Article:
According to a first aspect of the invention, there is provided a nonvolatile memory comprising a source region, a drain region, and an active region that are formed by using a single crystal semiconductor; impurity regions provided locally in the active region; and an intrinsic or substantially intrinsic channel forming region interposed between the impurity regions.

According to a second aspect of the invention, there is provided a nonvolatile memory comprising a substrate having an insulating surface; a source region, a drain region, and an active region that are formed over the substrate by using a semiconductor thin film that is a single crystal or is substantially regarded as a single crystal; impurity regions provided locally in the active region; and an intrinsic or substantially intrinsic channel forming region interposed between the impurity regions.

According to a third aspect of the invention, there is provided a nonvolatile memory comprising a source region, a drain region, and an active region that are formed by using a single crystal semiconductor; impurity regions provided locally in the active region by adding an impurity element that is a group-13 or group-15 element; and an intrinsic or substantially intrinsic channel forming region interposed between the impurity regions.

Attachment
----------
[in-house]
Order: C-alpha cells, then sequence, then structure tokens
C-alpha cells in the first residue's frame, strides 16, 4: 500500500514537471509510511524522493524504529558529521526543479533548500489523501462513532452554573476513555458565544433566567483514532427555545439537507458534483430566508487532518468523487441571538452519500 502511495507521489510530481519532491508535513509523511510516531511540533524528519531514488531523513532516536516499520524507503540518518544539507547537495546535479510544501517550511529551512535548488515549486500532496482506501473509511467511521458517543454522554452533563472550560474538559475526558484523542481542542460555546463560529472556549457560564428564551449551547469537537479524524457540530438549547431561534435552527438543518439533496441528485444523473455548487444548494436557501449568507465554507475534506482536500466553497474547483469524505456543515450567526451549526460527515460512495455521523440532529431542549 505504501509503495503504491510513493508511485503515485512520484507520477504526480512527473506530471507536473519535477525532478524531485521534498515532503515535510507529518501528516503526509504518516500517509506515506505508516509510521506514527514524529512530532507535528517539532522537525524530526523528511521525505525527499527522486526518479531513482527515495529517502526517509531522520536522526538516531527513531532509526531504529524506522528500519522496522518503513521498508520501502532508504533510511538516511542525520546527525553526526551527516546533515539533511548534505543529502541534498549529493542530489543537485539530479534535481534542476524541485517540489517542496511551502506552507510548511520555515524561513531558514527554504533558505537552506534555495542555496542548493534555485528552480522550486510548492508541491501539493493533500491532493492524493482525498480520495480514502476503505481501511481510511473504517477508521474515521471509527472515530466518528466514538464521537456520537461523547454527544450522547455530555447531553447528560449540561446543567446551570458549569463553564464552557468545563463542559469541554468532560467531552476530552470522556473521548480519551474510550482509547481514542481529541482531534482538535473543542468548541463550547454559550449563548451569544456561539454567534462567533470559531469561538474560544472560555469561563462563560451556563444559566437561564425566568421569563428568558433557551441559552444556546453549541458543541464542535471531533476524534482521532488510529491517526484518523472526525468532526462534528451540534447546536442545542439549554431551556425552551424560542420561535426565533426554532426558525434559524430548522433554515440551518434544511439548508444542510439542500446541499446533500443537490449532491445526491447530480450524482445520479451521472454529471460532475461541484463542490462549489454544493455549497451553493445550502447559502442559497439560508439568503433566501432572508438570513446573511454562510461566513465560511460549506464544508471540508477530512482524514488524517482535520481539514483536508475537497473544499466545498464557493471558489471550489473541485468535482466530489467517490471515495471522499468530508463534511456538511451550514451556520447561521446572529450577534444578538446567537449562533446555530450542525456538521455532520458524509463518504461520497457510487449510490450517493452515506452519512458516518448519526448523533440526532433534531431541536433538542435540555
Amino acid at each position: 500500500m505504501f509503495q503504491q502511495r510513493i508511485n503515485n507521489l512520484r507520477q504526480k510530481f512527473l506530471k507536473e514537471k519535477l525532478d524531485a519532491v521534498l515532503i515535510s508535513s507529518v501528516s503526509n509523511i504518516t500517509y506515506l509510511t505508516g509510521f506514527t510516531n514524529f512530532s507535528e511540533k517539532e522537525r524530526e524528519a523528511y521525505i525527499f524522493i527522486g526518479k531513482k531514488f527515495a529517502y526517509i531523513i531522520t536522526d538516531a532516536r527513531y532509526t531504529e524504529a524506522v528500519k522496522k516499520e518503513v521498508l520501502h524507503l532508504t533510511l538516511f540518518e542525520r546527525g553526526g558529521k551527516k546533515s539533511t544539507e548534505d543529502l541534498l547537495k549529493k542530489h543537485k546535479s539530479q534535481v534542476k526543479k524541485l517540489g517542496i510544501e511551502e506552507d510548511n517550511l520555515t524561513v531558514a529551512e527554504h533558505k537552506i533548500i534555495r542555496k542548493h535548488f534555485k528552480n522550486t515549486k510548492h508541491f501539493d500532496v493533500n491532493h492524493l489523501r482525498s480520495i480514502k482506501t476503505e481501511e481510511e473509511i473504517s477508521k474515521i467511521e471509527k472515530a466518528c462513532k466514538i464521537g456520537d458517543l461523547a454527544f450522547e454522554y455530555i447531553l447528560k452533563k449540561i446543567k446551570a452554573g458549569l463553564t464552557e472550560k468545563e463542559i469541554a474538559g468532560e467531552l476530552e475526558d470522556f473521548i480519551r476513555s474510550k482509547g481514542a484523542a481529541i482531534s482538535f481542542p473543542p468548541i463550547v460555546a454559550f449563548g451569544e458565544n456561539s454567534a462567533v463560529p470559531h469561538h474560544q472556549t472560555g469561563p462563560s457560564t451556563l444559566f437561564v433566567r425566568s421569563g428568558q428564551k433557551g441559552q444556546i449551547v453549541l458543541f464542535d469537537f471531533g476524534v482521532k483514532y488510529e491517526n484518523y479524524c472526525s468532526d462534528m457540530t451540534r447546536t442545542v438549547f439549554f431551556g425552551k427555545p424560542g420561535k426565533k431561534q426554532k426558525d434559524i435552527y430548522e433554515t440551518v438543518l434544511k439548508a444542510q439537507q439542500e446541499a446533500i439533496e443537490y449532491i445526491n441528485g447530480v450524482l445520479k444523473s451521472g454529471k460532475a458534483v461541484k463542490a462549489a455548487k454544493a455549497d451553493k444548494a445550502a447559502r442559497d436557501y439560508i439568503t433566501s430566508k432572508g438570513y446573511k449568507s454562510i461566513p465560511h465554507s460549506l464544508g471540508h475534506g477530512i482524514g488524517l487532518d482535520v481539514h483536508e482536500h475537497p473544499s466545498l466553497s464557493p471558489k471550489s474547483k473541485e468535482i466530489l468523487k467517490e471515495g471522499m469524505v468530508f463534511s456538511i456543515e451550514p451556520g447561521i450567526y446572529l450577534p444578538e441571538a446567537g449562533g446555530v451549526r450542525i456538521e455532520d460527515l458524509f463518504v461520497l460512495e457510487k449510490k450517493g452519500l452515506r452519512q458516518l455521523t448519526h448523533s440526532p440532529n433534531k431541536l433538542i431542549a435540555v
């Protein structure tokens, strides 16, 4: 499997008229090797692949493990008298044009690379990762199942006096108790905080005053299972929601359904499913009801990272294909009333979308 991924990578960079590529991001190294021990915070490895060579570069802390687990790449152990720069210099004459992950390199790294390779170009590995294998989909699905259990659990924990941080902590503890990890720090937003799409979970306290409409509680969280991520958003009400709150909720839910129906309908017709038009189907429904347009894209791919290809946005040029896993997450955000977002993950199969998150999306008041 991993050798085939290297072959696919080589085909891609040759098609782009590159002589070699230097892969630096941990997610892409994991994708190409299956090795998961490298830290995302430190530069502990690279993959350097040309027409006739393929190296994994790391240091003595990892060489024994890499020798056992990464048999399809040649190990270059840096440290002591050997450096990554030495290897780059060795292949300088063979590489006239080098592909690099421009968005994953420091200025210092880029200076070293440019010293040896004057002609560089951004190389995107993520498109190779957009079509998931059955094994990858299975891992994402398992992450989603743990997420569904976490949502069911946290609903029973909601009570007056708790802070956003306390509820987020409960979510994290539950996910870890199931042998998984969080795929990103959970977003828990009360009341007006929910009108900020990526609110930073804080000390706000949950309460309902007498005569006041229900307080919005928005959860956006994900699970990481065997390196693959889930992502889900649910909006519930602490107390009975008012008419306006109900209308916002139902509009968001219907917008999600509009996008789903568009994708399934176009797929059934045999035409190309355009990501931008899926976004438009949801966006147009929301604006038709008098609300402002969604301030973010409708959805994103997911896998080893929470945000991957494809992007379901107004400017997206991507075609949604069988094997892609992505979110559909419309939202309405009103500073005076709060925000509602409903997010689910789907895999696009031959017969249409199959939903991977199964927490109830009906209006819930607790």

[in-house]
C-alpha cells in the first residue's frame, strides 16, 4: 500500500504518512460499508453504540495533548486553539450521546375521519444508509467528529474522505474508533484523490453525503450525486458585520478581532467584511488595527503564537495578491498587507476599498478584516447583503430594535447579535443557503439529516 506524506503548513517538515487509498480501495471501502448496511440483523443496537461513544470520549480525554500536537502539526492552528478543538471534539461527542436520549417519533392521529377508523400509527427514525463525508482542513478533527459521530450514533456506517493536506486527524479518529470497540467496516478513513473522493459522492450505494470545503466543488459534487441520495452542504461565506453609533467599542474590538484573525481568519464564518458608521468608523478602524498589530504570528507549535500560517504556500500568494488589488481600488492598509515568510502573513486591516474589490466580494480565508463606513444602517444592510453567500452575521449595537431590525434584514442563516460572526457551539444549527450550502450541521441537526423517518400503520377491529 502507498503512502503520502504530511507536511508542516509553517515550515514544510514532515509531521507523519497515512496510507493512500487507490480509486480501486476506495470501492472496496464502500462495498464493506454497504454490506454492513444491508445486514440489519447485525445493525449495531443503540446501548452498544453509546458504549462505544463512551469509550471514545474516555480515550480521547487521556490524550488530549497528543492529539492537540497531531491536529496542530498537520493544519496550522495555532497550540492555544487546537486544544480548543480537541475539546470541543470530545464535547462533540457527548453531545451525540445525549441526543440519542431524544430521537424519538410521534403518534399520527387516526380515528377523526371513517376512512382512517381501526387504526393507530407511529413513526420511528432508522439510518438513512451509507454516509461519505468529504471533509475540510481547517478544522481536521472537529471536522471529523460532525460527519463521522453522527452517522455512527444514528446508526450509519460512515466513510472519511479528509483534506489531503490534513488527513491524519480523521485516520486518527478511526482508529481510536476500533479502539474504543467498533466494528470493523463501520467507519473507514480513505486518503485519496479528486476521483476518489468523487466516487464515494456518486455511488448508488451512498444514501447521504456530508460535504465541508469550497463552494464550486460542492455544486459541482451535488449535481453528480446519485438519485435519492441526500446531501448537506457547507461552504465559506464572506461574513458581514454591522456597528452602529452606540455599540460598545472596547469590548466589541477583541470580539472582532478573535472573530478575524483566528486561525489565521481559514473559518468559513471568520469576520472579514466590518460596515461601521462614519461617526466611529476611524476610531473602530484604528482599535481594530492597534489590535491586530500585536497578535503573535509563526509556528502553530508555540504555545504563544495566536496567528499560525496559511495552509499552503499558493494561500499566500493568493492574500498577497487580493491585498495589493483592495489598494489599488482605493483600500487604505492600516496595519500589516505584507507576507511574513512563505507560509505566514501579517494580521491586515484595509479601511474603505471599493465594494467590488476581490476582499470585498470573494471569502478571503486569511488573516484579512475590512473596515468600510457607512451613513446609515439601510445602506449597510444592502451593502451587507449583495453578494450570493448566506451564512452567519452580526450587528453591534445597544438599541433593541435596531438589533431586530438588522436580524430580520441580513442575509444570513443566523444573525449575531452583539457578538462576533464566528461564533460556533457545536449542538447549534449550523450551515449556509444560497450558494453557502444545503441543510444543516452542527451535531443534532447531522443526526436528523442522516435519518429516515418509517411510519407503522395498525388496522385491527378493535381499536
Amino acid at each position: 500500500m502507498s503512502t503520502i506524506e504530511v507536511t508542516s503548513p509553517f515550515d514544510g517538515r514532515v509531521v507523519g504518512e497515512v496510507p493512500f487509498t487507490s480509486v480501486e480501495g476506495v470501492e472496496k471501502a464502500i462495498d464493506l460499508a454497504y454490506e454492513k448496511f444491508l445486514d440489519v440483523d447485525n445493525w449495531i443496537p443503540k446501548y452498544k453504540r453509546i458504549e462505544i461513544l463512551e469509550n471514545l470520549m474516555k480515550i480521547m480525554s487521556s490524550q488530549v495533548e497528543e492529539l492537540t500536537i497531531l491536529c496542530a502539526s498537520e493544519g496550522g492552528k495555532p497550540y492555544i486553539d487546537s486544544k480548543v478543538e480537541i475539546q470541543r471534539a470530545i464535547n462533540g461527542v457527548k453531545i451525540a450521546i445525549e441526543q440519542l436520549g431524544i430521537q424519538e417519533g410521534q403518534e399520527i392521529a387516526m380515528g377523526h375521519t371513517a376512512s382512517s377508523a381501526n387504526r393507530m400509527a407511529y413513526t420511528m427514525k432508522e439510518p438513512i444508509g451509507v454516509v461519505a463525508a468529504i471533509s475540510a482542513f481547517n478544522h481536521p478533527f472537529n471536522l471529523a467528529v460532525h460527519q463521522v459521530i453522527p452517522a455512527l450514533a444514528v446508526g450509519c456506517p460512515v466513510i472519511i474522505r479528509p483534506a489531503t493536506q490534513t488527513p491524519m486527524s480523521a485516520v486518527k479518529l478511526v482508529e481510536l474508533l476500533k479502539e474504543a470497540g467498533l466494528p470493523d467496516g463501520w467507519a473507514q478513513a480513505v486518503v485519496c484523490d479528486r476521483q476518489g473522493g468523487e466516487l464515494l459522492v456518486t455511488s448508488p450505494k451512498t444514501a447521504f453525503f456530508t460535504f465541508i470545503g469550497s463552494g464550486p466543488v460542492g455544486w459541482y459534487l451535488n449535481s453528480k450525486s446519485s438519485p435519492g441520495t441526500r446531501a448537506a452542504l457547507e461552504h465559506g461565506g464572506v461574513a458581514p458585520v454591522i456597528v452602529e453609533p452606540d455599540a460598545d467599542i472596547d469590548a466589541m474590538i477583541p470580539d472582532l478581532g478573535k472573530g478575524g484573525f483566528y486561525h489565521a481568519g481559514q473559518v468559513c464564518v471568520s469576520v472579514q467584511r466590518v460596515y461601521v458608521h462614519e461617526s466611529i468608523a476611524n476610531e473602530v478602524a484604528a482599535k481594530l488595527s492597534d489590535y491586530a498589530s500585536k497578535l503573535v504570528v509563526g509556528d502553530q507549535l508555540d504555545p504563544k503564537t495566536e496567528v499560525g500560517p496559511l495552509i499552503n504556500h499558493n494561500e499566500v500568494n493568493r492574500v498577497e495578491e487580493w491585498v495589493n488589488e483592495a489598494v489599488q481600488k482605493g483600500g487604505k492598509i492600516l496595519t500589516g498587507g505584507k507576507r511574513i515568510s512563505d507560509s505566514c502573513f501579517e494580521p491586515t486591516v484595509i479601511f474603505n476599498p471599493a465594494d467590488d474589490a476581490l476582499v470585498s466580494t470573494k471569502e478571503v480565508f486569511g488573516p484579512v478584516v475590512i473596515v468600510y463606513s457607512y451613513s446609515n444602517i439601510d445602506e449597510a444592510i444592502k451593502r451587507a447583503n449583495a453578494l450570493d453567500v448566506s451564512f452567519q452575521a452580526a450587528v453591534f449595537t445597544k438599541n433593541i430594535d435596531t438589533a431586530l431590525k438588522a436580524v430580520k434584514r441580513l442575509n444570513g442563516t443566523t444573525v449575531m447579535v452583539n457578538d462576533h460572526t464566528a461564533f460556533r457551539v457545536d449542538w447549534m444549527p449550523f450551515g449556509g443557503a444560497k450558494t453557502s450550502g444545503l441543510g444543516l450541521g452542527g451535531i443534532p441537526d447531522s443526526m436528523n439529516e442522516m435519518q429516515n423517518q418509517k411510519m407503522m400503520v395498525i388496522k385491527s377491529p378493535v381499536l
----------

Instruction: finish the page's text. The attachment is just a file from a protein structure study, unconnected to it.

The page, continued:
According to a fourth aspect of the invention, there is provided a nonvolatile memory comprising a source region, a drain region, and an active region that are formed by using a single crystal semiconductor; impurity regions provided locally in the active region by adding an impurity element that is a group-13 or group-15 element, the impurity regions serving to prevent a depletion layer from expanding from the drain region toward the source region; and an intrinsic or substantially intrinsic channel forming region interposed between the impurity regions.

According to a fifth aspect of the invention, there is provided a nonvolatile memory comprising a substrate having an insulating surface; a source region, a drain region, and an active region that are formed over the substrate by using a semiconductor thin film that is a single crystal or is substantially regarded as a single crystal; impurity regions provided locally in the active region by adding an impurity element that is a group-13 or group-15 element; and an intrinsic or substantially intrinsic channel forming region interposed between the impurity regions.